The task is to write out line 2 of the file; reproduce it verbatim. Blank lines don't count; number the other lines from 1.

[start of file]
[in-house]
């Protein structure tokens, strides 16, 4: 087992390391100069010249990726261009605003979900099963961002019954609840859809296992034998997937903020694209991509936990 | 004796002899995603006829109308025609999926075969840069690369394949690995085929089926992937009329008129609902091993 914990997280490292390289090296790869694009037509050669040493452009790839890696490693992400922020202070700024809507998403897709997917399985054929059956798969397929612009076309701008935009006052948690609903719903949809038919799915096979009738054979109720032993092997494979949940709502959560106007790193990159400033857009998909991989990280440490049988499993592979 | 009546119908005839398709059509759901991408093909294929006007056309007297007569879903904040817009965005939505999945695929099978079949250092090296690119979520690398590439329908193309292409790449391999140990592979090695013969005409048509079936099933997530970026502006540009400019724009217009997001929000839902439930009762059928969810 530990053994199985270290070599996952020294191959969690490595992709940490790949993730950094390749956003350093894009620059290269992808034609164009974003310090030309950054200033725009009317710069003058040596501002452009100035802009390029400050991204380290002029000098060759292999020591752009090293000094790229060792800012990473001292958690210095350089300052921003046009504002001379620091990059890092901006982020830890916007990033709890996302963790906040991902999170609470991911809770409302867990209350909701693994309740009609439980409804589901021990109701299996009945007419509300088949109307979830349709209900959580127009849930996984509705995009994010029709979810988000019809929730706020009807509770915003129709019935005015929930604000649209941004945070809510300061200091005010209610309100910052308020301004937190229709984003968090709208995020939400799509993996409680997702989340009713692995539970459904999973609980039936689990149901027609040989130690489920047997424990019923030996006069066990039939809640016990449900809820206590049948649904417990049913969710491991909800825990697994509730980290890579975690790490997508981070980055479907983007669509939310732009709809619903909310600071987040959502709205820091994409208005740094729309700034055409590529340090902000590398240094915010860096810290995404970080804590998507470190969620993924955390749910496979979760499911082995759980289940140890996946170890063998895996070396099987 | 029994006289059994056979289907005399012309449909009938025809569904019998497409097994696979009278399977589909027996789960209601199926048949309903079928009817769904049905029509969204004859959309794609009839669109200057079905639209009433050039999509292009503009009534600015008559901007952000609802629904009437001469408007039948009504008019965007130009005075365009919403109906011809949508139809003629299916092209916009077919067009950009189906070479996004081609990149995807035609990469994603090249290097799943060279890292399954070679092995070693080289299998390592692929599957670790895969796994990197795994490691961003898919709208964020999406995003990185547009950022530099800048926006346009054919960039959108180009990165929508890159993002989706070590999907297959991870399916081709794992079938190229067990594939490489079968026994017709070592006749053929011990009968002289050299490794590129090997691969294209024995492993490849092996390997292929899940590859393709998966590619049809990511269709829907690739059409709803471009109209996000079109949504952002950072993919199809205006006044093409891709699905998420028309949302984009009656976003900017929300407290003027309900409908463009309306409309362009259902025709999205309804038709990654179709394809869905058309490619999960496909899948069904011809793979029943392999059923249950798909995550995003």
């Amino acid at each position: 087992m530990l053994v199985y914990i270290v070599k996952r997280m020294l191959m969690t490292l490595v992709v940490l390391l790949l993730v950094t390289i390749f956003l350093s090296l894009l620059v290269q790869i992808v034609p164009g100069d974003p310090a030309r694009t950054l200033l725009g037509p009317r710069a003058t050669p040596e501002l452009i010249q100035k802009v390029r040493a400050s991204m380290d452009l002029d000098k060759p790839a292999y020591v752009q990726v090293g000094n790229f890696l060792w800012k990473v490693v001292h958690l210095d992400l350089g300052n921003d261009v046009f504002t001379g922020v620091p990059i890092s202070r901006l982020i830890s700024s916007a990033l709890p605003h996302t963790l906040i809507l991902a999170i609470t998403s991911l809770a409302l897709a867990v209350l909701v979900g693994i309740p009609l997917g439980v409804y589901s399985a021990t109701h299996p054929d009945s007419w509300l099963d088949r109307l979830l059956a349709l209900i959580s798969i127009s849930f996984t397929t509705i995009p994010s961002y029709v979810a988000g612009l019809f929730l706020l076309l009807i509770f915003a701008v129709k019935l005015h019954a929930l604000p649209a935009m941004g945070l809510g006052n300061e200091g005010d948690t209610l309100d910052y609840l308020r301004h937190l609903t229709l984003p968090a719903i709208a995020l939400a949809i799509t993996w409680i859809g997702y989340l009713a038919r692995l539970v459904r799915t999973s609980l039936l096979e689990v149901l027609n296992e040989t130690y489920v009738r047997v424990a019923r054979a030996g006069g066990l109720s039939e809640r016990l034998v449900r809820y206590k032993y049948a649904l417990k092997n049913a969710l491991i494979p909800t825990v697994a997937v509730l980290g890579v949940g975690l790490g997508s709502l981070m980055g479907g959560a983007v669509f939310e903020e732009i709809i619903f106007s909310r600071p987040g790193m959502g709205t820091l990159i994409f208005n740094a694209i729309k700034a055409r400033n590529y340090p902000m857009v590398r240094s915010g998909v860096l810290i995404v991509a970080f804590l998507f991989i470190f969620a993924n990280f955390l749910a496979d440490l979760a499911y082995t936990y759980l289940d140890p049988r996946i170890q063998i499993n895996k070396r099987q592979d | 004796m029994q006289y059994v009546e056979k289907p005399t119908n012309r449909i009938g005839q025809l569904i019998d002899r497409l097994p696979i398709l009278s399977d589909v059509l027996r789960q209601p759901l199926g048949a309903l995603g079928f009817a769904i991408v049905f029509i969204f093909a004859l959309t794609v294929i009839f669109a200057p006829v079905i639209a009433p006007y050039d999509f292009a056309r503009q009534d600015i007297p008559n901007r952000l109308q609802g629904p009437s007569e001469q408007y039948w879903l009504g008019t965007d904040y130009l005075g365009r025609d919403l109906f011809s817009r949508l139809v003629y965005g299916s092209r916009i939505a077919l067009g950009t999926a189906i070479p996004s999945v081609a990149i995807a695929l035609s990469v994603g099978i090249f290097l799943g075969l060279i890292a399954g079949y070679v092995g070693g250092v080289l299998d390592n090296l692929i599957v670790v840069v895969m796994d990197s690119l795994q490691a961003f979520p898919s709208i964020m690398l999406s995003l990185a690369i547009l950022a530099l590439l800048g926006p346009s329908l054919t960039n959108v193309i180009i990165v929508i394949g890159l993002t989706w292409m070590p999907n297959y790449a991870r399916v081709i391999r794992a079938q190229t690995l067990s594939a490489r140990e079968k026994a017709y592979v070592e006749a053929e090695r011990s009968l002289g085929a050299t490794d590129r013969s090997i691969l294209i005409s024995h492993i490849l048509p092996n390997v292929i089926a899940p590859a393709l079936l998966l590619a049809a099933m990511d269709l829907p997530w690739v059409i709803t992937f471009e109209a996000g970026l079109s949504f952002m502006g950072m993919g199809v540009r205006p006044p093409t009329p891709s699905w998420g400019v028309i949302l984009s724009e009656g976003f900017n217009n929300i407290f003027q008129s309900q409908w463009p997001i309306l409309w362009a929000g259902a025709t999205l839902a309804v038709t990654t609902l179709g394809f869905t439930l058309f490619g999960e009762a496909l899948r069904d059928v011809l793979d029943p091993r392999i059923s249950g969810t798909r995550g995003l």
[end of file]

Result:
């Protein structure tokens, strides 16, 4: 087992390391100069010249990726261009605003979900099963961002019954609840859809296992034998997937903020694209991509936990 | 004796002899995603006829109308025609999926075969840069690369394949690995085929089926992937009329008129609902091993 914990997280490292390289090296790869694009037509050669040493452009790839890696490693992400922020202070700024809507998403897709997917399985054929059956798969397929612009076309701008935009006052948690609903719903949809038919799915096979009738054979109720032993092997494979949940709502959560106007790193990159400033857009998909991989990280440490049988499993592979 | 009546119908005839398709059509759901991408093909294929006007056309007297007569879903904040817009965005939505999945695929099978079949250092090296690119979520690398590439329908193309292409790449391999140990592979090695013969005409048509079936099933997530970026502006540009400019724009217009997001929000839902439930009762059928969810 530990053994199985270290070599996952020294191959969690490595992709940490790949993730950094390749956003350093894009620059290269992808034609164009974003310090030309950054200033725009009317710069003058040596501002452009100035802009390029400050991204380290002029000098060759292999020591752009090293000094790229060792800012990473001292958690210095350089300052921003046009504002001379620091990059890092901006982020830890916007990033709890996302963790906040991902999170609470991911809770409302867990209350909701693994309740009609439980409804589901021990109701299996009945007419509300088949109307979830349709209900959580127009849930996984509705995009994010029709979810988000019809929730706020009807509770915003129709019935005015929930604000649209941004945070809510300061200091005010209610309100910052308020301004937190229709984003968090709208995020939400799509993996409680997702989340009713692995539970459904999973609980039936689990149901027609040989130690489920047997424990019923030996006069066990039939809640016990449900809820206590049948649904417990049913969710491991909800825990697994509730980290890579975690790490997508981070980055479907983007669509939310732009709809619903909310600071987040959502709205820091994409208005740094729309700034055409590529340090902000590398240094915010860096810290995404970080804590998507470190969620993924955390749910496979979760499911082995759980289940140890996946170890063998895996070396099987 | 029994006289059994056979289907005399012309449909009938025809569904019998497409097994696979009278399977589909027996789960209601199926048949309903079928009817769904049905029509969204004859959309794609009839669109200057079905639209009433050039999509292009503009009534600015008559901007952000609802629904009437001469408007039948009504008019965007130009005075365009919403109906011809949508139809003629299916092209916009077919067009950009189906070479996004081609990149995807035609990469994603090249290097799943060279890292399954070679092995070693080289299998390592692929599957670790895969796994990197795994490691961003898919709208964020999406995003990185547009950022530099800048926006346009054919960039959108180009990165929508890159993002989706070590999907297959991870399916081709794992079938190229067990594939490489079968026994017709070592006749053929011990009968002289050299490794590129090997691969294209024995492993490849092996390997292929899940590859393709998966590619049809990511269709829907690739059409709803471009109209996000079109949504952002950072993919199809205006006044093409891709699905998420028309949302984009009656976003900017929300407290003027309900409908463009309306409309362009259902025709999205309804038709990654179709394809869905058309490619999960496909899948069904011809793979029943392999059923249950798909995550995003």